In most recent earthquakes, traditional seismic design demonstrated its effectiveness in reducing casualties through ductile structural mechanisms, but allowed for extensive structural damages that accounted for tremendous economic losses. This evidence raised awareness for the need of an increased level of resiliency, mostly in low-rise buildings. Seismic isolation is a protection system that proved to be successful in prevent damages and maintaining operability. However, high costs and sever testing protocols currently discourage the extensive application of this technology to low-rise buildings. In this study, an architected periodic cellular material with unprecedented characteristic is proposed as a low-cost alternative to traditional technologies to produce seismic isolation devices for implementation in residential, retail and office buildings. Results from preliminary numerical analysis demonstrate the range of performance of this novel architected material in comparison with traditional materials. The scalability of the architected material is also addressed with the aim of investigating the feasibility of using tests on small assemblies of the constituent unit-cells instead of full scale tests to assess the structural performance of the isolators.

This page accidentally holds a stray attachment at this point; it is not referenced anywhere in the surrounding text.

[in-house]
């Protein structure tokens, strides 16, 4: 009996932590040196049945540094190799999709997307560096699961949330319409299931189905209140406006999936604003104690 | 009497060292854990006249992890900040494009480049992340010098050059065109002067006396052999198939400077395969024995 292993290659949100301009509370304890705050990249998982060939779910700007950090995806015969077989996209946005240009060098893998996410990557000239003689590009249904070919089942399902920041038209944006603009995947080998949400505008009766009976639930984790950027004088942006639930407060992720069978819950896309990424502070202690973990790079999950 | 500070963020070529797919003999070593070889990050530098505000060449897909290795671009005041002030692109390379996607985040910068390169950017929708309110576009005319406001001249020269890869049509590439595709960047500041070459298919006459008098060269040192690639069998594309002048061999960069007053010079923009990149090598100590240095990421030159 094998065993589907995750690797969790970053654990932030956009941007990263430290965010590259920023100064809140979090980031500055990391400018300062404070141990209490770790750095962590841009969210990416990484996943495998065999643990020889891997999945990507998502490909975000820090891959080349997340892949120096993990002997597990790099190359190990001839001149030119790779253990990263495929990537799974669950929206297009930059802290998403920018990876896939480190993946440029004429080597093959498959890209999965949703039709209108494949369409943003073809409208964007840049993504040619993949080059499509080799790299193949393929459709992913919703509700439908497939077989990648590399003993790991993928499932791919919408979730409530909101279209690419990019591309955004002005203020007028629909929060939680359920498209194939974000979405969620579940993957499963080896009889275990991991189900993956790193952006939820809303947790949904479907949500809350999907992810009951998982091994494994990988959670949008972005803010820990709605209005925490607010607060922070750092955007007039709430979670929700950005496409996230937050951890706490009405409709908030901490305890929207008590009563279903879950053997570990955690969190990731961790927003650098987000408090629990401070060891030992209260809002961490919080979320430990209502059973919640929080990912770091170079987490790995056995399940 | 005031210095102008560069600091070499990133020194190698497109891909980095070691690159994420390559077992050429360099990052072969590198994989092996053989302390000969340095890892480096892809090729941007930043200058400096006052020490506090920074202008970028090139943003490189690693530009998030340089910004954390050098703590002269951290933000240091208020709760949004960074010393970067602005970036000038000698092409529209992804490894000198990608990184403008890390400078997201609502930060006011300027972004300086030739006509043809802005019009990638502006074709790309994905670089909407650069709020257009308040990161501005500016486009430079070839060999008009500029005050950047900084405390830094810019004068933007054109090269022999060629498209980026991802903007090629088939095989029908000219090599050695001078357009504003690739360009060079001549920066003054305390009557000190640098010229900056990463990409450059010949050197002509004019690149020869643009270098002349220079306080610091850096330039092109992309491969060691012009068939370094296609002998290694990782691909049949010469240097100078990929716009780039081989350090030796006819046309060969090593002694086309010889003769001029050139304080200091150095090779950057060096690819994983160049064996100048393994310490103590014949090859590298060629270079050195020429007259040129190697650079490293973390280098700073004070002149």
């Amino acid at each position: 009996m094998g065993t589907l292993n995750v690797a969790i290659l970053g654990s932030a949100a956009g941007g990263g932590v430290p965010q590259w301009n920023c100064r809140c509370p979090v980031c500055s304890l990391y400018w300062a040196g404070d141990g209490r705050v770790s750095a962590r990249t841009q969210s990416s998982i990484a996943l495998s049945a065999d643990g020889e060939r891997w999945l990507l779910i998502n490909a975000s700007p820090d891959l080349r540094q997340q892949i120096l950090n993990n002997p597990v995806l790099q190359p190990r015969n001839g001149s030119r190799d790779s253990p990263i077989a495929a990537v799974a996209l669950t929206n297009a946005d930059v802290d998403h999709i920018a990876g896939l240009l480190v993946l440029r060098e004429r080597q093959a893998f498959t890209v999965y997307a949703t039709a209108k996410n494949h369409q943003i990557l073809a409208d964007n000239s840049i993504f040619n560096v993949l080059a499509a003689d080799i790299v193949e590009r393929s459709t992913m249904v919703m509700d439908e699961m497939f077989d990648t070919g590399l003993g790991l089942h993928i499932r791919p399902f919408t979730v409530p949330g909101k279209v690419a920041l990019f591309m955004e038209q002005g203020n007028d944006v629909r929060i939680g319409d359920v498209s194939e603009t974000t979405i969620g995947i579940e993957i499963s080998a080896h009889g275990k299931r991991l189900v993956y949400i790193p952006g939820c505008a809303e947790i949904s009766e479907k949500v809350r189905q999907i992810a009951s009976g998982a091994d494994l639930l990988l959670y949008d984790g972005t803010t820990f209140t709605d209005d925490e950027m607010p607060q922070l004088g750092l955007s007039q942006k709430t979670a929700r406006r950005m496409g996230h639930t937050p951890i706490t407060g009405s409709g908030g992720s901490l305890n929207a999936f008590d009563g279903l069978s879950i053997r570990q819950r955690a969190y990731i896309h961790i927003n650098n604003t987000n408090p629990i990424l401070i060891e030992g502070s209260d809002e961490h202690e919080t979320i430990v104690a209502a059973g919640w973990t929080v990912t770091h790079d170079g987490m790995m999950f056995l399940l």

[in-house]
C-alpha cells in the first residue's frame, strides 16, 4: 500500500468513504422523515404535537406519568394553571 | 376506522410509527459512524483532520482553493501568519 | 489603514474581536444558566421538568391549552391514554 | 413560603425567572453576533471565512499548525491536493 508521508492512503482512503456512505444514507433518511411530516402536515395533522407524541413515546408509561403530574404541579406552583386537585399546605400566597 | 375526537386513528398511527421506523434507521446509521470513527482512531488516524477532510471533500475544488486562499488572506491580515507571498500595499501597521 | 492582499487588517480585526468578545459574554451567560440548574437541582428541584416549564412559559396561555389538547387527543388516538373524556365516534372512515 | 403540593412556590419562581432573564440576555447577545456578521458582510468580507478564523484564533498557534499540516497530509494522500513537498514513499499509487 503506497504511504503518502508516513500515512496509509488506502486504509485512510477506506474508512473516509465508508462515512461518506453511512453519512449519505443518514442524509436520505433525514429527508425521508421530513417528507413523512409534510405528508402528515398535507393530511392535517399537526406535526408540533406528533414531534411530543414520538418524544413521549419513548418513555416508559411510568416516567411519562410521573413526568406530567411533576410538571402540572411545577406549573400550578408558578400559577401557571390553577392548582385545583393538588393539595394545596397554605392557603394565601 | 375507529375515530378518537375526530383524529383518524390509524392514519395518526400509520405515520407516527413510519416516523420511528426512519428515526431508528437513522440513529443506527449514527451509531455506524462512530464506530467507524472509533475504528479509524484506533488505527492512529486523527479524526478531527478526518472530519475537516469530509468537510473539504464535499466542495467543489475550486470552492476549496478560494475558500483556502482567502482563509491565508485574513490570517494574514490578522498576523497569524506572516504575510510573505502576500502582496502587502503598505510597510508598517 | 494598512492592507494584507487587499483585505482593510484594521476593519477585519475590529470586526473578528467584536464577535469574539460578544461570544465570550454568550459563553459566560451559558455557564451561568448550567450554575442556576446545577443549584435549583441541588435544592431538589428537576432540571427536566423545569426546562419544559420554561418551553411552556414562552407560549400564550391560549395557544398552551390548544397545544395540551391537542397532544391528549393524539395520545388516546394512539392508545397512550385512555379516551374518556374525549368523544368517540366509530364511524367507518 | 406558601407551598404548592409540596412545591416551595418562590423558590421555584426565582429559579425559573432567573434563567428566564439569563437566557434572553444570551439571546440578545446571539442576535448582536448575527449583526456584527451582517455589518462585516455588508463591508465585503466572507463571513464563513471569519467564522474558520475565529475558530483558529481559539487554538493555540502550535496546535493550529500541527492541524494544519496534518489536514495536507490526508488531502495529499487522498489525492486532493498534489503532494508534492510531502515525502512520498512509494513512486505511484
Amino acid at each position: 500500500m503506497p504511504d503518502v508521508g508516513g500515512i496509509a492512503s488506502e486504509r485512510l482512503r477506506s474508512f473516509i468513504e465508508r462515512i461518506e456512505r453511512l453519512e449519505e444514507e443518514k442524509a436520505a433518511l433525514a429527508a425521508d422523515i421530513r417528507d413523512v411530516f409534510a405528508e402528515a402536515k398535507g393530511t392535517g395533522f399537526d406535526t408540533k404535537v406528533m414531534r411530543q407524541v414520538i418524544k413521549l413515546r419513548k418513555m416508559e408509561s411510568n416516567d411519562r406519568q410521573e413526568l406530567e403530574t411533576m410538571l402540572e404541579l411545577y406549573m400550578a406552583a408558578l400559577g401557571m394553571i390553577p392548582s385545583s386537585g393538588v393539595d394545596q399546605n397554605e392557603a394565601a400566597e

The development of a novel class of materials that can be used for the seismic isolation protection systems is presented. The material is an architected cellular material obtained as periodic reproduction of a unit cell in all spatial directions. The mechanical properties of the constitutive unit-cell are tailored through an optimal design of the spatial configuration of voids and solids (cellular architecture) for a given solid constituent. The presented material can be designed at different scales in order to obtain unprecedented combinations of mechanical properties, such as high stiffness and strength in the vertical direction combined with high flexibility and dissipative capability in the lateral directions. Compact-shape, light-weight isolators overcoming traditional isolators’ limitations may be obtained through optimization of the unit cell properties. A mechanistic model of the isolator is provided after calibration on randomized parametric nonlinear Finite Element analysis of the unit cell. Keywords: Seismic isolation; periodic architected material; mechanistic model.